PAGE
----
Gender Discrimination

Gender Discrimination in Illinois occurs when a company terminates or otherwise take an adverse job action against an employee because of the sex of the employee. In most instances these types of cases will involve female workers being treated in an unfair manner. That isn’t the law but rather what my office sees more times than not. A companies policies and employment rules must be applied equally to all employees. Policies and employment rules which disproportionately and adversely impact on one sex are strictly prohibited under both Illinois and Federal law.

Questions to ask

Below are some of the questions you should ask yourself.

  • Do you work harder than other gender counterparts?
  • Does the boss have different rules for different gender workers?
    Do you putting in more hours than other genders counterparts?
  • Are you getting paid less than your male counterparts?
  • Do men seem to get promoted ahead of females in your company?
    Do you have the same or more education than members of other genders?
  • Does your company have a gender only group of executives?

Next Steps

If you can answer yes to any of those questions, you should contact my office because you may have a discrimination case based on your gender. A company generally won’t put negative gender related comments in writing so one has to look for statistics to prove a discrimination case. Many times you will be working in what is called an old boys club. This just means the men don’t like working with women and treat members of the other sex in a hostile fashion. You don’t have to put up with this type of treatment.

Illinois Department of Human Rights

In addition to the protections women have from discrimination through the Illinois Human Rights Act and Title VII of the Civil Rights Act of 1964, Illinois also affords protection via the Gender Violence Act-740 ILCS 82. Under this Act, woman are protected from violence and also the threat of violence while at work. And the best part about the Act is there can be liability on the company even if there are no criminal charges, prosecution or conviction. There is also a much longer statute of limitations period. For actual acts of violence the statute is seven years, for threats the statute is two-years. And women are allowed to collect punitive damages as part of their compensation from violation of this Act.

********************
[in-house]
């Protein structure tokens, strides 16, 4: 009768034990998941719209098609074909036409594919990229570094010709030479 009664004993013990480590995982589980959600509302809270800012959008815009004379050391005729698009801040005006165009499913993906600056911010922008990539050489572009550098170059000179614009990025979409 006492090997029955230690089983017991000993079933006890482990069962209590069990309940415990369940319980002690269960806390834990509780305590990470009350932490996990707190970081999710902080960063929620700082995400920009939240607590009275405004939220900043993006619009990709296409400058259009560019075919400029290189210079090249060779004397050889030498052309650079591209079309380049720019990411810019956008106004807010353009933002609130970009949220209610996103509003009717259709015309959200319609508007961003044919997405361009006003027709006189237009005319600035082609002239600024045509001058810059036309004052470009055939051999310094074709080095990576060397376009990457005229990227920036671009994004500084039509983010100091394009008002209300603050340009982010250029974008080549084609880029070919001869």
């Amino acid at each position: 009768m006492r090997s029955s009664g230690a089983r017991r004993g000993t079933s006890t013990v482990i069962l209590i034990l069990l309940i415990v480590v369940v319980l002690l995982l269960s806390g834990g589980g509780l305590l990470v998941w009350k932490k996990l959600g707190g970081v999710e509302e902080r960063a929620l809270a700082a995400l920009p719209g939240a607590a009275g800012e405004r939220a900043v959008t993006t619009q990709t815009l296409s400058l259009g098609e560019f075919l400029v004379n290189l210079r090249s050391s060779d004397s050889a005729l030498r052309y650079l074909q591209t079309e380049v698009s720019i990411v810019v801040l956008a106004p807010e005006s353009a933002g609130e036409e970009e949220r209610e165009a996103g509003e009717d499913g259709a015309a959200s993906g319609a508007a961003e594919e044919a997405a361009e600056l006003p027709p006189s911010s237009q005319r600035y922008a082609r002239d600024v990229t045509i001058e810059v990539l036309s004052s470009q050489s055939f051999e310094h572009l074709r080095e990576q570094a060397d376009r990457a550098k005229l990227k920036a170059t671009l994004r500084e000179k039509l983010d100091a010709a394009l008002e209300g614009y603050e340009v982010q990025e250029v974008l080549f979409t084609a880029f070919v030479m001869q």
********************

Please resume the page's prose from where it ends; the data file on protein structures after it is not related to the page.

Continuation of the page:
Sometimes in order to prove gender discrimination I may have to obtain a company’s gender profile. All employers with more than 100 employees must prepare and file an EEO-1 report. An EEO-1 report is a numerical breakdown of people who are employed in the workplace in various job categories. This type of record is very important in showing the negative treatment of genders at work.

If the company has less than 100 employees as part of my discovery I will obtain information on the employees and prepare my own report, which is similar in nature to an EEO-1 report. These documents are valuable in showing a disparity in pay or work positions for genders companies that employ less than 100 workers.

Learn whether your employer has violated federal and state laws by contacting attorney Peter LaSorsa today. Peter doesn’t charge for my initial consultation. He is free seven days a week to discuss your potential claim. And has years of experience dealing with employment discrimination issues.

E-mail your question about SEX DISCRIMINATION.
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Peter LaSorsa, Attorney at Law

Phone: 312-505-5038

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